The nation’s unemployment dropped to 7% in November from October’s 7.3%, and the economy added 203,000 new jobs last month compared to the 204,000 new jobs in October, according to figures released this morning by the U.S. Bureau of Labor Statistics.
The 203,000 new jobs figure is the second month in a row that newly created jobs beat the average monthly increase of about 195,000 new jobs over the past year. Yet while today’s report reflects 44 straight months of job growth, the pace of job growth is sluggish and just enough to absorb new entrants into the market and makes little dent in the jobs deficit. The Economic Policy Institute calculates the economy needs to add 8 million additional jobs to return to pre-recession levels.
While the drop to 7% in the unemployment rate is good news, still after more than four years of recovery it is far above its peak of 6.3% in the last economic cycle. We must broaden our focus on the issue of wage stagnation and income inequality, which will continue to stifle shared prosperity. Working families are calling for the creation of jobs and hundreds of billions of dollars to invest in our future by ending all tax subsidies for outsourcing; repealing the job-killing sequester; rejecting any benefit cuts to Social Security, Medicare or Medicaid; and protecting food aid for the poor.
Today’s jobs report also comes on the heels of Thursday’s wave of fast-food worker strikes in more than 100 cities—the largest such action to date by a movement that is gaining momentum. Christine Owens, executive director of the National Employment Law Project, says that the continued strong growth in low-wage jobs elevates the importance of addressing the wage crisis, even as there are hopeful signs that growth in other sectors is improving.
Our economy faces two deep fundamental problems that are reflected in jobs statements month after month. Not only do we need much stronger and sustained job growth to provide opportunities for all who want to work, we need to ensure that the jobs we are creating—in sectors such as retail, leisure and hospitality and health care—pay enough to sustain workers and their families.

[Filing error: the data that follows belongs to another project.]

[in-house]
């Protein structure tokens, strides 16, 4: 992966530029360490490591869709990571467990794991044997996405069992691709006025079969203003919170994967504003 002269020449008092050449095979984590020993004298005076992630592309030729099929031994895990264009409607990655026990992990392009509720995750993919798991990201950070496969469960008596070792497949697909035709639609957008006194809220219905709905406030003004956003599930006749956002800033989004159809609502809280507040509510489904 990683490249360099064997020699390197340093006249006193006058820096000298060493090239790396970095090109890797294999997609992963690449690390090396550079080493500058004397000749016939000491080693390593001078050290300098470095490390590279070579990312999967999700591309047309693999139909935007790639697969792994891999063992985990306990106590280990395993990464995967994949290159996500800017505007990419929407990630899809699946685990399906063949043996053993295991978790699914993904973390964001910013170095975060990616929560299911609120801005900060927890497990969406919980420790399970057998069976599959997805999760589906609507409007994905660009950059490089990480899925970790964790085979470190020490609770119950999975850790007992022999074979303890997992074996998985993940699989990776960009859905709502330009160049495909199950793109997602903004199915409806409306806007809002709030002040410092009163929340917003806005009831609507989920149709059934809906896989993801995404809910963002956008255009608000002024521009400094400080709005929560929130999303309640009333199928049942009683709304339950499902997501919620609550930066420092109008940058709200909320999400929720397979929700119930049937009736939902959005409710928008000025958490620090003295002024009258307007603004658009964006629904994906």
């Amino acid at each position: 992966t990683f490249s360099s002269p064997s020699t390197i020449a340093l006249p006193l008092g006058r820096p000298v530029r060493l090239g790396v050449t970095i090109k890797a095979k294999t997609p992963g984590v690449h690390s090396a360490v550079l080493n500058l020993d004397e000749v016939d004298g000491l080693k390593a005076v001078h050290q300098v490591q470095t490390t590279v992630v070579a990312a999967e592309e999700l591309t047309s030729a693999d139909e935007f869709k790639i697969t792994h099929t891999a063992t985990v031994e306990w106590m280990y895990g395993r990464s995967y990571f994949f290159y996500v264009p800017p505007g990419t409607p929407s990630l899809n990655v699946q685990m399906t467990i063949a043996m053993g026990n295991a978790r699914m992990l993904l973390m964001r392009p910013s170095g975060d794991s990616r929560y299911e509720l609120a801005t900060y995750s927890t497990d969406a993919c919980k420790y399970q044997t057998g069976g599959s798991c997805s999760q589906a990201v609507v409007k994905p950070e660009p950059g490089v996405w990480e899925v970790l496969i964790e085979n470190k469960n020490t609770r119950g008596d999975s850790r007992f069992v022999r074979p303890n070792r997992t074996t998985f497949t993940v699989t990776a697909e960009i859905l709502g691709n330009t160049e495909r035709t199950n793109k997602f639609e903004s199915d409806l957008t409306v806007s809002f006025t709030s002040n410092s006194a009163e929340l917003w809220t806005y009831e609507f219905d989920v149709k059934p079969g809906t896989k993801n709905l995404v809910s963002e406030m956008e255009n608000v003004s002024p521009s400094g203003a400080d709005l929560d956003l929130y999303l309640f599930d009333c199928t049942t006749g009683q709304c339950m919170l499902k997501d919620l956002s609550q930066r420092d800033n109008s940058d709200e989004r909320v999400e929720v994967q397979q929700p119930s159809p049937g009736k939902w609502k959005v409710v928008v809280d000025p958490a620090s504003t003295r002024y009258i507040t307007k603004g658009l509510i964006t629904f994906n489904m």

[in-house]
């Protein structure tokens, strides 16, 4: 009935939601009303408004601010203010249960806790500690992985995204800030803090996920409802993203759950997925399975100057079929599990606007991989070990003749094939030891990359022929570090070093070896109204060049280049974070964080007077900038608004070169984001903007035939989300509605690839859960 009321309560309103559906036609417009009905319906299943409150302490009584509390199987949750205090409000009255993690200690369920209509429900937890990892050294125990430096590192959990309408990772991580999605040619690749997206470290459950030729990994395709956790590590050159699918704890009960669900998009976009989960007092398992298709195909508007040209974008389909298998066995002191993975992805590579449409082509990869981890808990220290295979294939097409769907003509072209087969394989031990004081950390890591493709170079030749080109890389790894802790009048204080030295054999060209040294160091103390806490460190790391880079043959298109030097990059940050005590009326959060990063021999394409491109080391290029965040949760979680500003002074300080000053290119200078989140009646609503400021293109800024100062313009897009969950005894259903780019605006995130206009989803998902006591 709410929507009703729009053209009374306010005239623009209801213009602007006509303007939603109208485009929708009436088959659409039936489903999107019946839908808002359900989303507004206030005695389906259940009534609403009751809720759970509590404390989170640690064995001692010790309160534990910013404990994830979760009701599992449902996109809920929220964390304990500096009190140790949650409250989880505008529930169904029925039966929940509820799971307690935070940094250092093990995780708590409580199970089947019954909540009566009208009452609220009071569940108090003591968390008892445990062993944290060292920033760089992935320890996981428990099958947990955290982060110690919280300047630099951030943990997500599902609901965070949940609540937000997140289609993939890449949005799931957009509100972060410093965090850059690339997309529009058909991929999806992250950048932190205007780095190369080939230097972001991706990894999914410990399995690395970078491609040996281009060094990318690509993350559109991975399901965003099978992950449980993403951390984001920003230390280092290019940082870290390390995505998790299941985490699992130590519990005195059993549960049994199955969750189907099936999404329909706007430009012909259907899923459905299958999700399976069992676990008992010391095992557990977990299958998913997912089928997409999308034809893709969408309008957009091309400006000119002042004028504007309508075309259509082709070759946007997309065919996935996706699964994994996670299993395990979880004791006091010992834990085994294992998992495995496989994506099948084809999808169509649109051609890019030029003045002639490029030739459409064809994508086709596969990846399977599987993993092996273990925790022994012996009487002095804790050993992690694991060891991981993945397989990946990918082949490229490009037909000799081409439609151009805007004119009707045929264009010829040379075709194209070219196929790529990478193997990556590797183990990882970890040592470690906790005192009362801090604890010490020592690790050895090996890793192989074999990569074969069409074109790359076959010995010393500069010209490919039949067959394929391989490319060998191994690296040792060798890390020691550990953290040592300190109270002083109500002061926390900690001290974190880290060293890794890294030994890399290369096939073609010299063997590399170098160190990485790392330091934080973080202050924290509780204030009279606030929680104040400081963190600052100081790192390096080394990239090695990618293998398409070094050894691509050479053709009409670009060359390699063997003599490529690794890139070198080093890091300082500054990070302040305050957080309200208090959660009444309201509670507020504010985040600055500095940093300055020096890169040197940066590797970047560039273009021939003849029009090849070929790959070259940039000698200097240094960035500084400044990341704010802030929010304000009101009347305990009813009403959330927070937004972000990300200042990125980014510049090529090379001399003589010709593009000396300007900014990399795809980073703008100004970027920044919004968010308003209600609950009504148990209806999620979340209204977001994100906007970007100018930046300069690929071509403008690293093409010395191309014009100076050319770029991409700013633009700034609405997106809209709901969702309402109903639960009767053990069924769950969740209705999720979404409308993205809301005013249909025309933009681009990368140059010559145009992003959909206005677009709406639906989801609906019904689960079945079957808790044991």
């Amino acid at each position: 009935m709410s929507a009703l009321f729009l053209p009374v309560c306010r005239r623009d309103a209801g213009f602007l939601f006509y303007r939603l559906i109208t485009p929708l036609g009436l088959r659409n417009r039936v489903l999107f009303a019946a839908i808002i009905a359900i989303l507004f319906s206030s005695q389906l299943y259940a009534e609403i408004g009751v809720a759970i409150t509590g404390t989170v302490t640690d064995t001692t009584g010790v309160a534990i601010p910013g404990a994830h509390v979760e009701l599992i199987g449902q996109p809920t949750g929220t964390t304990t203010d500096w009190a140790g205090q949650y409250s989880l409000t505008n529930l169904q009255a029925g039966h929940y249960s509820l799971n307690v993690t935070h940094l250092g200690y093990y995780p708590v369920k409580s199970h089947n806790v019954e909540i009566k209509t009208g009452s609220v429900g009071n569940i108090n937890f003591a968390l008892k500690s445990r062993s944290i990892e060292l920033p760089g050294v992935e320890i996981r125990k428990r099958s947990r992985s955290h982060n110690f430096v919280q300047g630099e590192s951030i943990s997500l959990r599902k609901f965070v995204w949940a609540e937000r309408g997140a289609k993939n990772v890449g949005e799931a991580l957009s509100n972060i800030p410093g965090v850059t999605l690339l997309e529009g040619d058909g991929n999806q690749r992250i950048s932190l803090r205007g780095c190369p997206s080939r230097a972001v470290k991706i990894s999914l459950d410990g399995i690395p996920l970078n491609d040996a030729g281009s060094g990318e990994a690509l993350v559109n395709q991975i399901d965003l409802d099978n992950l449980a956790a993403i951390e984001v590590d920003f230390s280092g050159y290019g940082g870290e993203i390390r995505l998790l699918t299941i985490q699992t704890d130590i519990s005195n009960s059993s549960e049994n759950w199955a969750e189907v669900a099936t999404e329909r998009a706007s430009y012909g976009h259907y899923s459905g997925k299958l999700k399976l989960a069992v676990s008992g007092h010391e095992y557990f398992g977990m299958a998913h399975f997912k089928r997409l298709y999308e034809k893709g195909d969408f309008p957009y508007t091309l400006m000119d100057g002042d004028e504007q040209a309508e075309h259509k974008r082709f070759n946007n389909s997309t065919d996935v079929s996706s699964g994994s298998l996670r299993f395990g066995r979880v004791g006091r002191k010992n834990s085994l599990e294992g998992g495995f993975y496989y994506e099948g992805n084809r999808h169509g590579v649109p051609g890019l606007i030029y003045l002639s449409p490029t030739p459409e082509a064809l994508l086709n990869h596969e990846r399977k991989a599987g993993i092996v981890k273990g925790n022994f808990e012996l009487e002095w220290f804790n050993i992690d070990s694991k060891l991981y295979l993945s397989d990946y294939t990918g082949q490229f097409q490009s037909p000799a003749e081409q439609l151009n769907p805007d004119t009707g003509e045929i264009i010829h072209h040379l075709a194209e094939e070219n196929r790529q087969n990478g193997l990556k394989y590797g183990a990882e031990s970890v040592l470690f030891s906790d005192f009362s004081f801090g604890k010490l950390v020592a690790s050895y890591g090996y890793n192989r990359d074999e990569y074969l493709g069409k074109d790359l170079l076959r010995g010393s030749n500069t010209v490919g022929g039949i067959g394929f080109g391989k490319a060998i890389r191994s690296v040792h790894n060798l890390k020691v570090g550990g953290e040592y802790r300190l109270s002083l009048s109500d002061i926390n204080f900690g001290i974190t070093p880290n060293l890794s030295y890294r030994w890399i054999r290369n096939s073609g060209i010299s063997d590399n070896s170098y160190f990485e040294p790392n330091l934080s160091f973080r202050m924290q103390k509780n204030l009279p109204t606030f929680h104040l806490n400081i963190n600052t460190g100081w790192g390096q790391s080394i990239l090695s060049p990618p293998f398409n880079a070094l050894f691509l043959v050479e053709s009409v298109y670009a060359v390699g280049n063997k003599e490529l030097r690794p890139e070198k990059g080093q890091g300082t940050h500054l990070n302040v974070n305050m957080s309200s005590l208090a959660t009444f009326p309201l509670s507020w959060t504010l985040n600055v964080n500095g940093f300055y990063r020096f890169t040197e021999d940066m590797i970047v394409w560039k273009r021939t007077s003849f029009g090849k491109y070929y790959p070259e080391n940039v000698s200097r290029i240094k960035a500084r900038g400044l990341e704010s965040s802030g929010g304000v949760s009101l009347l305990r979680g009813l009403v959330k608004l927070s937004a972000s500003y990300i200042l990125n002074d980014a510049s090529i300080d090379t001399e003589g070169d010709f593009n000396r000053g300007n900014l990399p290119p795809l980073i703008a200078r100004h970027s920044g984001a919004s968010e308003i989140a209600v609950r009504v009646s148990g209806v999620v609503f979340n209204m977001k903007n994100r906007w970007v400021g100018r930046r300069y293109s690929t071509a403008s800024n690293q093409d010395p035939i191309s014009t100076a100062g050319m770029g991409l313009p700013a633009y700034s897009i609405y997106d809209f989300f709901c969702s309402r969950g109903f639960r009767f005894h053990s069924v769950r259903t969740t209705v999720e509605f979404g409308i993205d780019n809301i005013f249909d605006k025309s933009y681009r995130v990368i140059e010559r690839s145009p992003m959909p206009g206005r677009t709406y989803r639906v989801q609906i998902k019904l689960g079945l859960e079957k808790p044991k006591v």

The number of long-term unemployed people (those jobless for 27 weeks or more) was little changed at 4.1 million, accounting for 37.3 % of the people without jobs. The number of long-term jobless people has dropped by 718,000 over the past 12 months. The AFL-CIO is urging Congress to extend the Emergency Unemployment Compensation benefits, which are schedule to expire at the end of the year.
Among the major worker groups, the unemployment rates for adult men (6.7%), adult women (6.2%), teenagers (20.8%), whites (6.2%), African Americans (12.5%) and Latinos (8.7%) all dipped slightly in November.
The biggest job gains were in business and professional services (35,000), transportation and warehousing (31,000), health care (28,000), manufacturing (27,000), retail trade (22,000), leisure and hospitality (21,000) and construction (17,000).
Scott Paul, president of the Alliance for American Manufacturing, said the rise in manufacturing jobs “is something to cheer about,” but added:
It's only one month and progress is not guaranteed, but smart public policies can boost this momentum. Investing in infrastructure and innovation, training a new generation of skilled workers, and cutting our massive trade deficit should all move to the top of the agenda in Washington. We can strengthen the middle class and our overall economy if we invest wisely in pro-manufacturing and pro-worker policies.
The number of federal government workers declined again (7,000) in November, bringing it to 92,000 for the number of federal jobs lost in the past 12 months.